Tuesday June 5th, 2018

"It Is Not A Question of Who Is Right Or Wrong But What Is Right Or Wrong That Counts."
--Geoff Metcalf

World & National

Manafort attempted to tamper with potential witnesses -U.S. special counsel

President Donald Trump's former campaign chairman, Paul Manafort, who has been indicted by U.S. Special Counsel Robert Mueller, attempted to tamper with potential witnesses, Mueller said in a court filing on Monday.

Mueller, who is investigating possible collusion between the Trump campaign and Russia, asked the judge overseeing the case in U.S. District Court for the District of Columbia to revoke or revise an order releasing Manafort ahead of his trial.

Manafort was released to home confinement after his arraignment in October.

Schumer, Democrats give Trump list of conditions for North Korea nuclear deal

                            Senate Minority Leader Chuck Schumer of N.Y., points to a question during a media availability after a policy luncheon on Capitol Hill, Tuesday, May 8, 2018 in Washington. (AP Photo/Alex Brandon) ** FILE **

Senate Democrats inserted themselves Monday into President Trump’s negotiations with North Korea, handing him a list of conditions for a denuclearization deal and cautioning him not to get snookered by North Korean leader Kim Jong-un.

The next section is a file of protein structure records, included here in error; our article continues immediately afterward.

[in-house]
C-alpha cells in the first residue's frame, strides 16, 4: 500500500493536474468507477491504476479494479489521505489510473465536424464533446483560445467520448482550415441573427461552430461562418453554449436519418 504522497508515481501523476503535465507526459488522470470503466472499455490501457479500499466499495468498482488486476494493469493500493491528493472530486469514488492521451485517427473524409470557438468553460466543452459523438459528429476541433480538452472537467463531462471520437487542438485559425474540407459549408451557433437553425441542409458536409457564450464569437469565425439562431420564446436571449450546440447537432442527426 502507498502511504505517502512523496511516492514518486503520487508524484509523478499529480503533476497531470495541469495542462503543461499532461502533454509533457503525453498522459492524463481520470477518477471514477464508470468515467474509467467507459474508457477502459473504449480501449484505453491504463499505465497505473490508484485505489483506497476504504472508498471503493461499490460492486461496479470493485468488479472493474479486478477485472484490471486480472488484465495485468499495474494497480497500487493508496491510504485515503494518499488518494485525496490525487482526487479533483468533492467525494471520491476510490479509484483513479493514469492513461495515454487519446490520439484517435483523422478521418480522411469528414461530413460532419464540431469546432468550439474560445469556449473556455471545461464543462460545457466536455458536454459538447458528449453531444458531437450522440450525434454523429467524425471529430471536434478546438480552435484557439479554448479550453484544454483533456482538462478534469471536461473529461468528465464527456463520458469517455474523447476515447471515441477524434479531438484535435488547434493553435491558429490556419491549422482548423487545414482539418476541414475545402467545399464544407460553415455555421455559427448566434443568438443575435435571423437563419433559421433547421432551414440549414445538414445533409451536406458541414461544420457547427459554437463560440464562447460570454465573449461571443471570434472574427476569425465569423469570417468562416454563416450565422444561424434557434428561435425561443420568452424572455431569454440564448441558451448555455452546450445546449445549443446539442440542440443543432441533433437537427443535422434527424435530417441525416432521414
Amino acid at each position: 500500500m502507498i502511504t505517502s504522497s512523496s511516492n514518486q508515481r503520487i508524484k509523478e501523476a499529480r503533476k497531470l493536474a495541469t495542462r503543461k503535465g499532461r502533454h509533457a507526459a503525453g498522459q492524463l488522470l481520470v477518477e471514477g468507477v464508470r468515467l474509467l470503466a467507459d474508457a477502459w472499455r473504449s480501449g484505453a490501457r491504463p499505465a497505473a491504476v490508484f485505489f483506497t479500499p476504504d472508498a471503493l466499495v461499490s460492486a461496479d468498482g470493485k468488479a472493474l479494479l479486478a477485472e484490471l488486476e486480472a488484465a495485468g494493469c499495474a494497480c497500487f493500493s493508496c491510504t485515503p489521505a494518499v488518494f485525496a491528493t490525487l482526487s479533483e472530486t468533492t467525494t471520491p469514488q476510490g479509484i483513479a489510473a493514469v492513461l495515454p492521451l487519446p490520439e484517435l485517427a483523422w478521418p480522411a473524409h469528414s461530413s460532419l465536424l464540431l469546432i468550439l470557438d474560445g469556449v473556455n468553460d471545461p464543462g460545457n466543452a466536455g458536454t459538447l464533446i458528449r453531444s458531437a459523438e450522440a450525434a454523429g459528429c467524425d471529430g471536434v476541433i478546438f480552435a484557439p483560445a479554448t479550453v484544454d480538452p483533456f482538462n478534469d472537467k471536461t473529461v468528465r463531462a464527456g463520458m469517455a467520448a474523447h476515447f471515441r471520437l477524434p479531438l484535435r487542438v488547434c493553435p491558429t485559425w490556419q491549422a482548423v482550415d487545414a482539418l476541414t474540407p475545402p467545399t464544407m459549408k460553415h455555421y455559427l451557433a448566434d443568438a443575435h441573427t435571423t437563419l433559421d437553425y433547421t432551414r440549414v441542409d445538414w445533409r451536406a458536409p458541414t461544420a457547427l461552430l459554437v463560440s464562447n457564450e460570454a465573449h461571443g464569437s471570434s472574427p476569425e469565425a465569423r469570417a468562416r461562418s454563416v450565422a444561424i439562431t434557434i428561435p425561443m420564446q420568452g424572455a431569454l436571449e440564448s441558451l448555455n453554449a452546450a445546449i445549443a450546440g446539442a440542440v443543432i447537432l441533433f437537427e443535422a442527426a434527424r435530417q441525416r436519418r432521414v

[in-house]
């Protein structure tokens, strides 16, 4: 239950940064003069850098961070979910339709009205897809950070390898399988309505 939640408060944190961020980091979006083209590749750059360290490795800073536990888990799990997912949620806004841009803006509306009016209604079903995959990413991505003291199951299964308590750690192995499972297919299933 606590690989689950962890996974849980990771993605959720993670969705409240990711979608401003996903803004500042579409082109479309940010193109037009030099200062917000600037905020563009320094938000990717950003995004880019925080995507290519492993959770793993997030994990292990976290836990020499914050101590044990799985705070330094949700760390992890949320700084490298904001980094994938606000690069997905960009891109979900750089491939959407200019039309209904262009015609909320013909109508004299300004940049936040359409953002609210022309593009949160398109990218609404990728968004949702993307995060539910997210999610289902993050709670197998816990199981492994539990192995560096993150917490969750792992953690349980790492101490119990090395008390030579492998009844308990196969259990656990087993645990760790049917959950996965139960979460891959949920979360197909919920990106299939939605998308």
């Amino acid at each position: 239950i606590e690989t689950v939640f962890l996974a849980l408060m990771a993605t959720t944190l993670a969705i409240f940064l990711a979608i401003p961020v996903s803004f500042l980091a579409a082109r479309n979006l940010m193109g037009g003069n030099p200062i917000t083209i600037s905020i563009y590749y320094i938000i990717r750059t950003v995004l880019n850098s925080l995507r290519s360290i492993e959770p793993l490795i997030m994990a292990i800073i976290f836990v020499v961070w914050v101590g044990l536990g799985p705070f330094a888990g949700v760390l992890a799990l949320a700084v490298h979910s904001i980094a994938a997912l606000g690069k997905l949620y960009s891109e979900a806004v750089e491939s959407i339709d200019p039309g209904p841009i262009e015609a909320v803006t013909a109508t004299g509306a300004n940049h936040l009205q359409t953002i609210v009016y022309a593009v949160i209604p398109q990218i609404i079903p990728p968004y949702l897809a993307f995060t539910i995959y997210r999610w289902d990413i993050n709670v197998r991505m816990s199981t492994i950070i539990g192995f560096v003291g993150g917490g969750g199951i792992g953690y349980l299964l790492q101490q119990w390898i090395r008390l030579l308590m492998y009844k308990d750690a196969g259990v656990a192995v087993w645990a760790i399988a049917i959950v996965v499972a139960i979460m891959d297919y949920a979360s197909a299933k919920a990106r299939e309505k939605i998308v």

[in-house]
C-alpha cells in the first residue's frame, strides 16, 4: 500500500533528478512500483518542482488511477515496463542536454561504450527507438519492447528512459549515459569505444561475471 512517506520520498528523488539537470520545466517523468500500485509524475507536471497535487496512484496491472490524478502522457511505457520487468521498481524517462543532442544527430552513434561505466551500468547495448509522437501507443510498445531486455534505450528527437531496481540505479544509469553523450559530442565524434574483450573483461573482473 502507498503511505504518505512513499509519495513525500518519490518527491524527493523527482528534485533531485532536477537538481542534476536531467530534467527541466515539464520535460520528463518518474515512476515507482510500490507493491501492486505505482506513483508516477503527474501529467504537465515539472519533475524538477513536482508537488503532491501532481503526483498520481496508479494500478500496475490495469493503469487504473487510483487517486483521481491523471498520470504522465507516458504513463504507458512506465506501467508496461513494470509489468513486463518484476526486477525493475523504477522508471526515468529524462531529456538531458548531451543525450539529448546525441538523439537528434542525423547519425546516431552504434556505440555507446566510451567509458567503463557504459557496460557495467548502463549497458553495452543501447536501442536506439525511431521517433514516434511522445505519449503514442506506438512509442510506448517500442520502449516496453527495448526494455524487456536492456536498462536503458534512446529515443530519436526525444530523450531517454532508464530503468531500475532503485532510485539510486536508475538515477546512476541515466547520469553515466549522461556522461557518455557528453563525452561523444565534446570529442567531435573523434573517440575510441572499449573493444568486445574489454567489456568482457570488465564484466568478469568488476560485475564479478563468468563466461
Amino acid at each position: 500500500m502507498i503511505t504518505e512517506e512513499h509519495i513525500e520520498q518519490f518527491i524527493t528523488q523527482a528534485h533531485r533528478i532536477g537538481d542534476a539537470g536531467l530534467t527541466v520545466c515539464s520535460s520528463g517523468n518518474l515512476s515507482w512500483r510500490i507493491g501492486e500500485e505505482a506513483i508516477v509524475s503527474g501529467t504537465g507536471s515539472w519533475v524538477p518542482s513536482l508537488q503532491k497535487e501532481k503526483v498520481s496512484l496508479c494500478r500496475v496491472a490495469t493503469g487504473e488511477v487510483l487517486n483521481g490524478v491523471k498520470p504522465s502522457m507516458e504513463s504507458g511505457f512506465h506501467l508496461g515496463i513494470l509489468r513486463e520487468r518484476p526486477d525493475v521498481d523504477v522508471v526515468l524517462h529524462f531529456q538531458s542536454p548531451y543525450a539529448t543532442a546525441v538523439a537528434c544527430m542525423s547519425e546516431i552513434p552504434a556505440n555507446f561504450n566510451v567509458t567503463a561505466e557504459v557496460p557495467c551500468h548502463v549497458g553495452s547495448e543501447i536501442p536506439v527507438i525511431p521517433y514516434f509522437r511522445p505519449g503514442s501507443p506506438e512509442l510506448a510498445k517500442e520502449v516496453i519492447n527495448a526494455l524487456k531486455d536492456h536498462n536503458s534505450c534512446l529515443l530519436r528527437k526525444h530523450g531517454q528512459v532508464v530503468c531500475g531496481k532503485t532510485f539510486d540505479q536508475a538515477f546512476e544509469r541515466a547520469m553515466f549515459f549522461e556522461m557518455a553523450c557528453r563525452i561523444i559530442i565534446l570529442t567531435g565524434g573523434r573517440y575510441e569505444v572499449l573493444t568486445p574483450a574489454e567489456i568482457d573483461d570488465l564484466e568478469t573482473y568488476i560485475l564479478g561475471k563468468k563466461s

Demanding a role in the deal making, Senate Minority Leader Charles E. Schumer and top congressional Democrats said they feared Mr. Trump would cave in at the June 12 summit with Mr. Kim in Singapore in his eagerness to strike a deal.

Among the demands: a “permanent” dismantling and removal of every North Korean weapon of mass destruction; the destruction of the North’s entire nuclear weapons infrastructure; the end of Pyongyang’s ballistic missile programs as well; and regular and complete briefings of Congress on the progress of the talks.

Trump Again Bemoans Picking Jeff Sessions for AG

President Donald Trump is blaming his attorney general, Jeff Sessions, for allowing the Russia investigation to continue.

Trump tweeted Tuesday morning that he would have "picked someone else" for the top job at the Justice Department had he known Sessions would recuse himself from the probe.

It's the latest salvo from Trump in his bid to discredit the ongoing probe by special counsel Robert Mueller. Mueller is investigating Russia's attempts to sway voters in the 2016 election and whether Trump associates provided any help. He's also investigating whether Trump obstructed justice by taking steps to shut down the probe

Trump: Where's Report on 'Crooked Hillary and Slippery James Comey'?

President Donald Trump wants to know "what is taking so long" with an internal Justice Department probe expected to criticize the FBI and its handling of the case involving Democrat Hillary Clinton's private email server.

"What is taking so long with the Inspector General's Report on Crooked Hillary and and Slippery James Comey. Numerous delays. Hope Report is not being changed and made weaker! There are so many horrible things to tell, the public has the right to know," Trump tweeted early Tuesday. "Transparency!"

The FBI's timing has been a sore point for Clinton supporters, who say then-director James Comey's announcement of the review less than two weeks before the Nov. 8, 2016, election contributed to her loss to Trump.
  • Trump Appeals Ruling on Twitter Blocking